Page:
PJ (45:55.14)

PJ (45:58.968)
I've been blessed to be able to carry out this podcast and talk to many people from academia through this podcast. And I've always been struck by the genuine concern, the serious thought and argumentation they put into their work. And I think as you talk about the characterization of...

woke-ism, I am struck by the incredible difference between my conversations on here and when I go on social media and part of the reason that the caricatures happen is because of the enormous explosion of self-expression. Whatever you want to find, you can find a real example of. So the caricatures have become real.

but they should not be taken seriously. And that's what I generally find is when I'm on social media, I see something that angers me, or that's really foolish. And when I take a step back, I'm like, this person is really of no importance, right? Like, why are we, and the reason that this is being brought up is to justify a straw man. And because, I mean, I have my own memories of being a freshman.

and the things that I would say and the things that, you know, before you really dig in. And so I think that's part of why I want to do this podcast is, you know, hopefully help with that. But also, it is it's been fascinating to see and I wonder how much of that is that I mean, that's an incredible turnaround that you have people fighting for unconditional freedom of speech. And then three years later.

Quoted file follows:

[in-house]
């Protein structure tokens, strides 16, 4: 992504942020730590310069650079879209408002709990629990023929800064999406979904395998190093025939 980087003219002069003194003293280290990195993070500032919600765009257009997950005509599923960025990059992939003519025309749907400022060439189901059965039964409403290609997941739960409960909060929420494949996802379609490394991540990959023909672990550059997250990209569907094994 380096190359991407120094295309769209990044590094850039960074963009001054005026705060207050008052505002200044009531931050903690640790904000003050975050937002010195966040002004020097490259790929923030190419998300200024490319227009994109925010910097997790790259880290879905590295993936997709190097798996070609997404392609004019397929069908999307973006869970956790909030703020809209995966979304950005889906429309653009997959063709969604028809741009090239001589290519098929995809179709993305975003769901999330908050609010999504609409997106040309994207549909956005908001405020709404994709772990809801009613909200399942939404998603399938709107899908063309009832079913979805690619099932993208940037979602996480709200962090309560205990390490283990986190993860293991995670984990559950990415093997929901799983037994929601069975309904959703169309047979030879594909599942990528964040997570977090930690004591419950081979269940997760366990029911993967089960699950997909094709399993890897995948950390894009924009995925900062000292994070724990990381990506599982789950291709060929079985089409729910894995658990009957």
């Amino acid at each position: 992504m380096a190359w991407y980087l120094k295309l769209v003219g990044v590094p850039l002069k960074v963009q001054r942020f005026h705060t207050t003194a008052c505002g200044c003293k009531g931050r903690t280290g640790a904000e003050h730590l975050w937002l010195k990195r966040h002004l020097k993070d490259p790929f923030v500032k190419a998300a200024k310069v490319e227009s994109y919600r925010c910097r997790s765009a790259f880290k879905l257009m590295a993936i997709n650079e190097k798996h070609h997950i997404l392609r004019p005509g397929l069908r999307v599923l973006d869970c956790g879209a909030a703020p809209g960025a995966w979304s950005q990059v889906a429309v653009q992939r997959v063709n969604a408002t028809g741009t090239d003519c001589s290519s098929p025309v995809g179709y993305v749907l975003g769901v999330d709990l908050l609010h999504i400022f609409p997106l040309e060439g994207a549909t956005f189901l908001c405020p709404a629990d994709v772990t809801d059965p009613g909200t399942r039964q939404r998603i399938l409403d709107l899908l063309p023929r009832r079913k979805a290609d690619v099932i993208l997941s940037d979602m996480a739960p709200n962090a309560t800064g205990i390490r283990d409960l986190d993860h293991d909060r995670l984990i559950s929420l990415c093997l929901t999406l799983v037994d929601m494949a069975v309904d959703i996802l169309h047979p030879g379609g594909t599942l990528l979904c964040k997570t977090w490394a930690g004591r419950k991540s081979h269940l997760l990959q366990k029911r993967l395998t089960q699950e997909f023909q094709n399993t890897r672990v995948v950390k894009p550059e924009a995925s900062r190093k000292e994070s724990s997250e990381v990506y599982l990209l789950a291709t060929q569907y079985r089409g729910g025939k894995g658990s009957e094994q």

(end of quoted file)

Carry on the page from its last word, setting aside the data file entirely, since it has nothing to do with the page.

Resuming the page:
they're trying to attach major conditions to it, right? Like that's not, that's rather quick in the grand scheme of academic freedom. Just walking through that. I, one thing I wanted to ask you about, because this is something you mentioned at the beginning, I think is part of what makes academic, it's part of its strengths and weaknesses, is you talked about the, you used this image of the guild from Clark Kerr.

Nick Dirks (48:16.494)

PJ (48:17.772)
and you talk about irony and critical distance, can you talk about, and I think this goes to one of the things you've mentioned is the insularity. So this is one of the things that I'm sure you have prescriptions on. What are the uses and abuses of irony and critical distance in academia? Because that seems to be one of its major strengths, right?

Nick Dirks (48:43.851)
Yeah, well.

Nick Dirks (48:47.842)
Irony, I guess, is always a dangerous trope, right? Because one person's irony is another person's satire, and then you keep sliding down from there. I think the... You know, the...

PJ (48:51.292)

Nick Dirks (49:07.13)
Certainly the case. I mean, you're right that the Clark Kerr reflected a certain kind of capacity for irony that, you know, that actually got him in trouble every now and then. You know, one of the things that I mean, when I write about him, I talk about his nostalgia in some ways for the city of intellect and his commitment to trying to provide undergraduate educational experiences that, albeit in the context of a big

large research-intensive public university aren't quite the same as the times he had at Sleepy Swarthmore. He certainly understands that things change in the larger context, he had certain kinds of commitments and so on, but at the same time he wrote about the